US bond yields creaking amid recent soft data
Fawad Razaqzada February 19, 2019 11:02 AM
With the Fed dropping its hawkish bias, and with recent US data deteriorating slightly, bond prices should remain supported and yields undermined going forward
Earlier today, we noted that sentiment so far this year has been dominated by US-China trade talks and dovish central banks. Obviously there has been a lot more to it than just that: ongoing Brexit uncertainty, the US Government shutdown and slowdown in global data immediately comes to mind. But regardless of the source of concern, it more or less boils down to what it all means to interest rates. Indeed, it is changes in interest rate expectations that move the markets over the medium term. Slowdown in data would require expansionary monetary policy response, while a US-China trade resolution, for example, would offset some of that requirement from central banks. Perhaps that’s why we haven’t seen any meaningful moves in US bond yields over the past several weeks, as negative global data has been offset by positive news headlines regarding US-China trade dispute. Still, with the Fed dropping its hawkish bias, and with recent US data deteriorating slightly, bond prices should remain supported and yields undermined going forward. It is worth mentioning that there are a number of Federal Reserve officials speaking later this week and if there is a growing consensus that interest rates should remain low for longer, then that could be the trigger behind another potential drop in yields. That, in turn, could weigh on the US dollar and supported buck-denominated precious metals even further.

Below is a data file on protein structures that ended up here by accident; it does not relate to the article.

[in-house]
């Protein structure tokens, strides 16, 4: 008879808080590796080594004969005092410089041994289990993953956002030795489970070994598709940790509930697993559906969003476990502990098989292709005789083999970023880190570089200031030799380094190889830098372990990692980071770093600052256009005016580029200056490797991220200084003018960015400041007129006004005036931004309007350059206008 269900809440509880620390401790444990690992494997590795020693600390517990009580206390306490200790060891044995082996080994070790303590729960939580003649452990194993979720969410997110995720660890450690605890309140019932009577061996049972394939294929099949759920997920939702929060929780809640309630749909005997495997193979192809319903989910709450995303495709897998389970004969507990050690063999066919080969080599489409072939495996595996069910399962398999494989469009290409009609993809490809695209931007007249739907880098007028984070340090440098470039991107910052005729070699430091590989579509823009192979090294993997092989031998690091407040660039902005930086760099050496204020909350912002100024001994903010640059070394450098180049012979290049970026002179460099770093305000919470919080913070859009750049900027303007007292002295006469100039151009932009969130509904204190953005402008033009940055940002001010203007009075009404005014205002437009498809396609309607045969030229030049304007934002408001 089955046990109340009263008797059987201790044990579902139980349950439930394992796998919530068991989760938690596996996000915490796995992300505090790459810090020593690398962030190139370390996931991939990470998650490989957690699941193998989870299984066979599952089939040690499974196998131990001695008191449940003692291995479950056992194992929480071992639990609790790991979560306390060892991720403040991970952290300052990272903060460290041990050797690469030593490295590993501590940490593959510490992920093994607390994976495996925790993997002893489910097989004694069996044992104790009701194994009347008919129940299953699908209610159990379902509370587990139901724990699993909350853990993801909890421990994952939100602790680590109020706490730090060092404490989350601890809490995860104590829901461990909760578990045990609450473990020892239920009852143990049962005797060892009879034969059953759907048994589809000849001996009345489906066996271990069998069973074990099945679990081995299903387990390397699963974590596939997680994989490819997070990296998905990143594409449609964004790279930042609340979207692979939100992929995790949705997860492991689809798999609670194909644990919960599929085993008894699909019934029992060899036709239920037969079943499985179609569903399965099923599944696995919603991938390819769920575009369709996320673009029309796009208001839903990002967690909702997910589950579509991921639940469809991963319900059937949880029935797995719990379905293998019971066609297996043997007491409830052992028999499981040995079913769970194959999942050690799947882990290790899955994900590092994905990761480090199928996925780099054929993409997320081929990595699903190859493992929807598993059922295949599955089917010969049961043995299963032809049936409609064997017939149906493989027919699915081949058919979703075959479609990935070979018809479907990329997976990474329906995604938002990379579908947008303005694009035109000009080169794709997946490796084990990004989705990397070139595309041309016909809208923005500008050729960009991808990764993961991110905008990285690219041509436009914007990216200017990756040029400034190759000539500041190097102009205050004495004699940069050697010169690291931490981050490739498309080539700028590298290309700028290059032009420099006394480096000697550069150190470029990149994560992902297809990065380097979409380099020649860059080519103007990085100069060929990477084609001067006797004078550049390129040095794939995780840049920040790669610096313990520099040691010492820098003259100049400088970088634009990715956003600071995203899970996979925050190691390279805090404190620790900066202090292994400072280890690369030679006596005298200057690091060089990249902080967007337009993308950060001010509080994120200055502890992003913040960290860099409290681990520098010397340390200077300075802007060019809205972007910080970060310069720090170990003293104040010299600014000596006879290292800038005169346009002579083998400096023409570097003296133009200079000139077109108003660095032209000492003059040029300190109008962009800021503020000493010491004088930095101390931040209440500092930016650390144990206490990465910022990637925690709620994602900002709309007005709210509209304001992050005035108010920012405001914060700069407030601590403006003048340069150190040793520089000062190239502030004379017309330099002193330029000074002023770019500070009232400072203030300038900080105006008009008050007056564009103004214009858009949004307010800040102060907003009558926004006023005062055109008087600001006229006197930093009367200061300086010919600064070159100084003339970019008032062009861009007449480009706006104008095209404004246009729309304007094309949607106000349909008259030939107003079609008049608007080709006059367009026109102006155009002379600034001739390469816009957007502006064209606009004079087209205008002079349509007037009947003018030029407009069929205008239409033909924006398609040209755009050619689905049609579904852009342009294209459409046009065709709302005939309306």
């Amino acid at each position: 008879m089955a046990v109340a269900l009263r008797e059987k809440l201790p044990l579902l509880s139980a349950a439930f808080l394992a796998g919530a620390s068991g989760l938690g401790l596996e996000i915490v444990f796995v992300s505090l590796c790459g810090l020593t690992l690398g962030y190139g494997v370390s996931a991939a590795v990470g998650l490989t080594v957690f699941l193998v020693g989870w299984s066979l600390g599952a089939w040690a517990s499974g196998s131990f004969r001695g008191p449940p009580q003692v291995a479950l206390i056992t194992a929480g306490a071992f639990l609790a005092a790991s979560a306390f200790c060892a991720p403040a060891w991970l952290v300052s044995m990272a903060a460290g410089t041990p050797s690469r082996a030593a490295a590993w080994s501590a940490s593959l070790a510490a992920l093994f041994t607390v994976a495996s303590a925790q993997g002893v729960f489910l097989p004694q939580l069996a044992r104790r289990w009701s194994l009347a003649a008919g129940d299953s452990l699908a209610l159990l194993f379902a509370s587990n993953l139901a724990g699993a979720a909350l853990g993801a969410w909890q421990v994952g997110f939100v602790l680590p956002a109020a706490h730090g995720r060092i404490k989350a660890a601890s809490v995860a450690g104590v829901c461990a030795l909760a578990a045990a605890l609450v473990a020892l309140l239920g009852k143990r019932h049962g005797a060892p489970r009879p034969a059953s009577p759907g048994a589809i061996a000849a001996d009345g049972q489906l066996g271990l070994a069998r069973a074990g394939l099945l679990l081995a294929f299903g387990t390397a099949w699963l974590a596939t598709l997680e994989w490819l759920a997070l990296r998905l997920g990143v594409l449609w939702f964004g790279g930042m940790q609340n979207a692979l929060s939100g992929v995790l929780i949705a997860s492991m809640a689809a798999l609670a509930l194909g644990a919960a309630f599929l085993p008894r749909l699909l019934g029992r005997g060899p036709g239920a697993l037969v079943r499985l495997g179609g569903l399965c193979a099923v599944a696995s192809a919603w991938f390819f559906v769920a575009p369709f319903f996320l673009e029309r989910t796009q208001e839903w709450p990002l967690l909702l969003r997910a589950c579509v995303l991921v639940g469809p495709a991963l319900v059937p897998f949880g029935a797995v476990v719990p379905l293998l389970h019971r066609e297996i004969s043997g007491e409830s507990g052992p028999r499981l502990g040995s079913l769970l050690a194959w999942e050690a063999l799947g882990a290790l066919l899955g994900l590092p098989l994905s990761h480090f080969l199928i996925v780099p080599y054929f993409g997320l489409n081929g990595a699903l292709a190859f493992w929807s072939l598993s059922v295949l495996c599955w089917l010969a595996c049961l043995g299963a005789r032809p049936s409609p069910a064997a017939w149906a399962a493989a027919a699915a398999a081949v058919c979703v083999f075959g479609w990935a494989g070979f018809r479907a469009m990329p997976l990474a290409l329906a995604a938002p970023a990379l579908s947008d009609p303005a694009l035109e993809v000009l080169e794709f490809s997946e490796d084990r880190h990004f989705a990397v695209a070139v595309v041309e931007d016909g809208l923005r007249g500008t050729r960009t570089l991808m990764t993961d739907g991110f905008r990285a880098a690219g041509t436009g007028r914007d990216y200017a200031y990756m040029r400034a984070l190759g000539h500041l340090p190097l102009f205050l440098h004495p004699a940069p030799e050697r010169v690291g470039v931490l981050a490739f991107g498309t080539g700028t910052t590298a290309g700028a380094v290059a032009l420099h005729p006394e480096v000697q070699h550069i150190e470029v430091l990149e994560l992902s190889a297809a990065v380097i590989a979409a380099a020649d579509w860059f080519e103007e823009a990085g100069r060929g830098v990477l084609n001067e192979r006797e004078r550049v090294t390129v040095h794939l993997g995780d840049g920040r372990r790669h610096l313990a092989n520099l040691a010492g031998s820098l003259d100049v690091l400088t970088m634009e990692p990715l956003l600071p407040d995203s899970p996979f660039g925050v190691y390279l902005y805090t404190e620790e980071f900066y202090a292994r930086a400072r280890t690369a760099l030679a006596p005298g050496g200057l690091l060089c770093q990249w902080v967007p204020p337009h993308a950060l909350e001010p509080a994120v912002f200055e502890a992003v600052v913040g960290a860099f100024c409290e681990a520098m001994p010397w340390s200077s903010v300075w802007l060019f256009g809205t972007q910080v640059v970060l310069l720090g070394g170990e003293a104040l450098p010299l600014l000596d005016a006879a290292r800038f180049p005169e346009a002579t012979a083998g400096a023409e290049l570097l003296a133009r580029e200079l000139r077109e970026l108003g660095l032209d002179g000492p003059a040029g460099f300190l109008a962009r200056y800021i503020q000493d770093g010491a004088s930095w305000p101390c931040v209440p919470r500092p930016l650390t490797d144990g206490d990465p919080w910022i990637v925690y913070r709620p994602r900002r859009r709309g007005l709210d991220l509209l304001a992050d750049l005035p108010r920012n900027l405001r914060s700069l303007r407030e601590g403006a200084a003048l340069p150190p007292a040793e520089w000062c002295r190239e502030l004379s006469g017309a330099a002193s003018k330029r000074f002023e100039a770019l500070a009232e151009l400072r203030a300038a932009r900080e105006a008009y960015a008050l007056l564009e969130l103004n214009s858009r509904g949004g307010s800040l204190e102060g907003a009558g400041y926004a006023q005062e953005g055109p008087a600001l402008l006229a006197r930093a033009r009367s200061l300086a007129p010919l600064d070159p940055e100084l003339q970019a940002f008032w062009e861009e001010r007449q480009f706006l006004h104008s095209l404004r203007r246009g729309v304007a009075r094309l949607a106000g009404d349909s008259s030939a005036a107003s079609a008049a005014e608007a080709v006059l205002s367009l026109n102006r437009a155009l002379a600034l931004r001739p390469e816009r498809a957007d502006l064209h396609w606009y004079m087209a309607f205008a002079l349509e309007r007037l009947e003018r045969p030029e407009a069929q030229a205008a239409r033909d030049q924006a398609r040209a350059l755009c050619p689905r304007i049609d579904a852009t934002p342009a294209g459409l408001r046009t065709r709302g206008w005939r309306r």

In fact, the breakdown in yields could resume again soon anyway. As can be seen from the long-term weekly chart, below, the 10-year US bond yields have held below the broken trend line and resistance around 2.80% for a number of weeks now without a meaningful rebound. Thus, the pressure is growing on yields to potentially break further lower as investors continue to price out the odds of interest rate increases. So, a potential breakdown towards the next support around 2.50% could be on the cards for the 10-year US debt yield. If that level also breaks, then yields could drop to the subsequent support levels around 2.20% and possibly 1.88% next.
Source: TradingView and FOREX.com
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